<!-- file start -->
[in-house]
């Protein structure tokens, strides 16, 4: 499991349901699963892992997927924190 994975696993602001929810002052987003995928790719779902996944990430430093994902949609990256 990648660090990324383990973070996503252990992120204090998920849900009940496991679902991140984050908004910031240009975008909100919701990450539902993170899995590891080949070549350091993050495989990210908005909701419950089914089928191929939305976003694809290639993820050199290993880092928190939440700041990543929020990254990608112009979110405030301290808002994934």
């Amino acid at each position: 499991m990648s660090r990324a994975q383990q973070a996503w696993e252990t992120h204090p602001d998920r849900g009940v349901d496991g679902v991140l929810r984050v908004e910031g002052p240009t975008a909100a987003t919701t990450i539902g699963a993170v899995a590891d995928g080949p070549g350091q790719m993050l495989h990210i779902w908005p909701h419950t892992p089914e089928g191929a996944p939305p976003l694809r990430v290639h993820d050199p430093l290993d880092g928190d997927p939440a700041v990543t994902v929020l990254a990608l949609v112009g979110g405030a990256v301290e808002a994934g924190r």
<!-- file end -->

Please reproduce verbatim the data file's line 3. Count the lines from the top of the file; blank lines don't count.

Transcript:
């Amino acid at each position: 499991m990648s660090r990324a994975q383990q973070a996503w696993e252990t992120h204090p602001d998920r849900g009940v349901d496991g679902v991140l929810r984050v908004e910031g002052p240009t975008a909100a987003t919701t990450i539902g699963a993170v899995a590891d995928g080949p070549g350091q790719m993050l495989h990210i779902w908005p909701h419950t892992p089914e089928g191929a996944p939305p976003l694809r990430v290639h993820d050199p430093l290993d880092g928190d997927p939440a700041v990543t994902v929020l990254a990608l949609v112009g979110g405030a990256v301290e808002a994934g924190r």